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Figure 1.5 The transitive dependencies of a module (the dependencies of its dependencies) may have
incompatible versions. In a flat classpath, this can be disastrous, but OSGi allows the implementations
to coexist by isolating them.
Dynamism and lifecycle management
Dynamism isn't new to software engineering, but it's fundamental to OSG i. Just as ver-
sioning is part of OSG i to support proper modularity, modularity is arguably an OSG i
feature because it's required to support full dynamism. Many people are unaware
that OSG i was originally designed to operate in small, embedded systems where the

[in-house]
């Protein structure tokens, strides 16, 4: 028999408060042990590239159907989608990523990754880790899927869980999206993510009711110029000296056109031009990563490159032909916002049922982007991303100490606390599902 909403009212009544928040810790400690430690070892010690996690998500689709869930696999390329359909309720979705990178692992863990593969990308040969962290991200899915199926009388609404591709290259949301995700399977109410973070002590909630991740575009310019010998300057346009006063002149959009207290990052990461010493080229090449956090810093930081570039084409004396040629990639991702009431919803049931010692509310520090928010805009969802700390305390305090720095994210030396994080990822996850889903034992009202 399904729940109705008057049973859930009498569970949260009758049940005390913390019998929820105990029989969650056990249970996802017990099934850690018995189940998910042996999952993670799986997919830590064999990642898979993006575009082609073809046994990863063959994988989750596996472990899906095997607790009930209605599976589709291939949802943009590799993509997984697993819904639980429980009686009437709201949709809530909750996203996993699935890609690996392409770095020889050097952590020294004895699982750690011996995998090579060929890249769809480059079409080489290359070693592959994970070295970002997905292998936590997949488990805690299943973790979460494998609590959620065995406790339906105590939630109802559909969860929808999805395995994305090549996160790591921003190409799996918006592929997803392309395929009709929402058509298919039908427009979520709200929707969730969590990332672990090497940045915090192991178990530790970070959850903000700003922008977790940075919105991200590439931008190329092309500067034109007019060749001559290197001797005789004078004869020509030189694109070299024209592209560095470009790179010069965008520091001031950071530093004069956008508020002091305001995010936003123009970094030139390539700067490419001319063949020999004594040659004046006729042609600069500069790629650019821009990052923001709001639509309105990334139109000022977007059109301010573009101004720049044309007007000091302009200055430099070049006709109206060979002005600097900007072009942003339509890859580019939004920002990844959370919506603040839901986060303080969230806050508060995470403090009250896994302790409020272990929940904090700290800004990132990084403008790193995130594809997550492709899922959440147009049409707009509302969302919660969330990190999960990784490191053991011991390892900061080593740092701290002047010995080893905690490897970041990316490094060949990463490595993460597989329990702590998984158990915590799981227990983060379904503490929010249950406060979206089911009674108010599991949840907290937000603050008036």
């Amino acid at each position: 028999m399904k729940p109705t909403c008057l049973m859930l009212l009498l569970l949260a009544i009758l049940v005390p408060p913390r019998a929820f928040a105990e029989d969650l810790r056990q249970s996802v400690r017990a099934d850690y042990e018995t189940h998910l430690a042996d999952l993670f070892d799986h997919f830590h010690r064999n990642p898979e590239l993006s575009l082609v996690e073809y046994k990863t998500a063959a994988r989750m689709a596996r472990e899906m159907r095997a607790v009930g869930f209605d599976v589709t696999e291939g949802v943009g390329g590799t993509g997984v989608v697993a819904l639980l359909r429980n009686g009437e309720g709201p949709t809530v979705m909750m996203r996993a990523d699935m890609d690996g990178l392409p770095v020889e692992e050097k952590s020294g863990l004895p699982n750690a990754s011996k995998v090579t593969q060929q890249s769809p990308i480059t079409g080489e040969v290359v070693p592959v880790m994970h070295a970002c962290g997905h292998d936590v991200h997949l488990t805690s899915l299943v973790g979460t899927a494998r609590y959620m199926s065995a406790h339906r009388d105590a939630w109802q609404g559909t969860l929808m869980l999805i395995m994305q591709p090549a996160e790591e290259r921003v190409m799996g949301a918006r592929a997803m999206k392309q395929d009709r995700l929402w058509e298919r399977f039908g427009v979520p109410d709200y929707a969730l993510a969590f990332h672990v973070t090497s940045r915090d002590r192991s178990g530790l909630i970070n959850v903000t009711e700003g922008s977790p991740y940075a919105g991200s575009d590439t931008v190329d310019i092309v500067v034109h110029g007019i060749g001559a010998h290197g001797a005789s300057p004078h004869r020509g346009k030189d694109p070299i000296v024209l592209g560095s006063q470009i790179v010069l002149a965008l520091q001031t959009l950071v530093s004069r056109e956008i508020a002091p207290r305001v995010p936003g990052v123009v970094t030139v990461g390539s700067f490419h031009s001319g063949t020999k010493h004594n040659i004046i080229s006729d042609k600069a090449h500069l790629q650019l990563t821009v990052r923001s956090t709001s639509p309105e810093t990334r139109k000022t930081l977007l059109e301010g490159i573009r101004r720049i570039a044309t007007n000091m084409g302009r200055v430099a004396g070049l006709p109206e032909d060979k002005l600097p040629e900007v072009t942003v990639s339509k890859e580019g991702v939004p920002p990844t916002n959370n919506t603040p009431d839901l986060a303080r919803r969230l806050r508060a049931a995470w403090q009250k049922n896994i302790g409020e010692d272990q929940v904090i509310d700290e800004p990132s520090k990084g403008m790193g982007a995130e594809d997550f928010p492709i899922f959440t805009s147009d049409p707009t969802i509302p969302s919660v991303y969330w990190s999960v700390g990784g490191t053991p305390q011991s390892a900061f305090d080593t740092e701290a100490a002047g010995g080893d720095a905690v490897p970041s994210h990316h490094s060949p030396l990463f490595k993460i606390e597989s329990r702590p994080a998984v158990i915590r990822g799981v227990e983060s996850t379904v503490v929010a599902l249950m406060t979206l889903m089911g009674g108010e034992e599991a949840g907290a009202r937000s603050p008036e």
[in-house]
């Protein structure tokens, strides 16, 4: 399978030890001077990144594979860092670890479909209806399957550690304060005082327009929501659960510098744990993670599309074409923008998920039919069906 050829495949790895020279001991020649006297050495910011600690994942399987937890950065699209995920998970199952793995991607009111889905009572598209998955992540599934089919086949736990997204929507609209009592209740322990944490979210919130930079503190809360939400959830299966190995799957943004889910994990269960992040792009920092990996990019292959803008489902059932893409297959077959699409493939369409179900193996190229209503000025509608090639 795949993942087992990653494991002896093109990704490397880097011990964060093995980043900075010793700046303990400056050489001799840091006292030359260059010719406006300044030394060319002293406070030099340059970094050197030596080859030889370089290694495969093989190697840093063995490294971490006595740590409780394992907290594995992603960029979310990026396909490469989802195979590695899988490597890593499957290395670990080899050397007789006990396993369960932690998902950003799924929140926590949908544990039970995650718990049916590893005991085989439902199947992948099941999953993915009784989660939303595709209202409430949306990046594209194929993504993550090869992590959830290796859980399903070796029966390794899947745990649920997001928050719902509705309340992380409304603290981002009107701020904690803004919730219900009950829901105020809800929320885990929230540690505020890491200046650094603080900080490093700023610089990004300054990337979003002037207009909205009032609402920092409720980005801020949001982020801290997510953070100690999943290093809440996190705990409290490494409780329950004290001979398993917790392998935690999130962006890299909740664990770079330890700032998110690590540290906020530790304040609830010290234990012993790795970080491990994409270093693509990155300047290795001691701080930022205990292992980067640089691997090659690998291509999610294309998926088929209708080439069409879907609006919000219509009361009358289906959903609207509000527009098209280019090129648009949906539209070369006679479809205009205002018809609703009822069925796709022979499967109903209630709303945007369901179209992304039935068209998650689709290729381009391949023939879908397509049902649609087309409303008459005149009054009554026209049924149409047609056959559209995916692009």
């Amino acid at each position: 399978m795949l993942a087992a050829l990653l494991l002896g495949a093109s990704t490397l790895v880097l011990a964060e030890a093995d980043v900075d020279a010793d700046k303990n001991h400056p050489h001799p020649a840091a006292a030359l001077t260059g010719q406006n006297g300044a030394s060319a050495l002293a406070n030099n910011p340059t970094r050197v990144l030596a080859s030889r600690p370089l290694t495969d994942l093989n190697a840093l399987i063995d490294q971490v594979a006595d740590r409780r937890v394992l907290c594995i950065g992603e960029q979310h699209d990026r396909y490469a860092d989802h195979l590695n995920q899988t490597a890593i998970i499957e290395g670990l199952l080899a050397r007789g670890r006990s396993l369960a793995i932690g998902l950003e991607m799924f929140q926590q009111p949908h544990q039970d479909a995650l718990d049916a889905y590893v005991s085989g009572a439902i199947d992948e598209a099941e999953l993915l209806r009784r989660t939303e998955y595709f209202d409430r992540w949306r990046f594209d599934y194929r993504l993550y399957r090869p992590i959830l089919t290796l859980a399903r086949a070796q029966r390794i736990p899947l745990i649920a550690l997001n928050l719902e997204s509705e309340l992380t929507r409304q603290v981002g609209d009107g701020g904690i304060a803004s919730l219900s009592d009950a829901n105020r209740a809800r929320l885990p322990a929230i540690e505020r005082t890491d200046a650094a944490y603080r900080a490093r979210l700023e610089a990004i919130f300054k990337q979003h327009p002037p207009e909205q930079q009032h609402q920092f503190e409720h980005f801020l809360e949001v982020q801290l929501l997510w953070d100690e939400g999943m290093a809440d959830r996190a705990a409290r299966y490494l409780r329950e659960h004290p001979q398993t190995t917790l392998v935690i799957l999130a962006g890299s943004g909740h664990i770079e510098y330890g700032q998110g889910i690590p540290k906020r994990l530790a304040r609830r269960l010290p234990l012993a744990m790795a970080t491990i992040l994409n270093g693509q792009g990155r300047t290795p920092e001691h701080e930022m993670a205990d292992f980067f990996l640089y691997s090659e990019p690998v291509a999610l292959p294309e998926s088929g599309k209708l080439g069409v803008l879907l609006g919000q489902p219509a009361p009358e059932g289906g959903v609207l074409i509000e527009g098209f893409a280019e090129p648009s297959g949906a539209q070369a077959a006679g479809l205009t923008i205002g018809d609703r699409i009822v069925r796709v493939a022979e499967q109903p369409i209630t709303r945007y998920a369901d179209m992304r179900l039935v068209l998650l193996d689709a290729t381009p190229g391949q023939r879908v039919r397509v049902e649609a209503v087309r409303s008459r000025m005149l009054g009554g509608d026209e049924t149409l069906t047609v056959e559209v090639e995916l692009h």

systems could physically change. A static classpath wasn't good enough in this kind
of environment!
Why did OSG i need a new model for dynamism? After all, in some ways, Java is
pretty dynamic. For example, reflection allows fields to be accessed and methods to be
invoked on any class by name. A related feature, proxies , allows classes to be generated
on the fly that implement a set of interfaces. These can be used to stub out classes, or
to create wrappers dynamically. Arguably another even more powerful dynamic fea-
ture of Java is URL classloaders . Classes may be loaded from a given URL at any point in
time, rather than all being loaded at JVM initialization from a static classpath. Further-
more, anyone can write a classloader.
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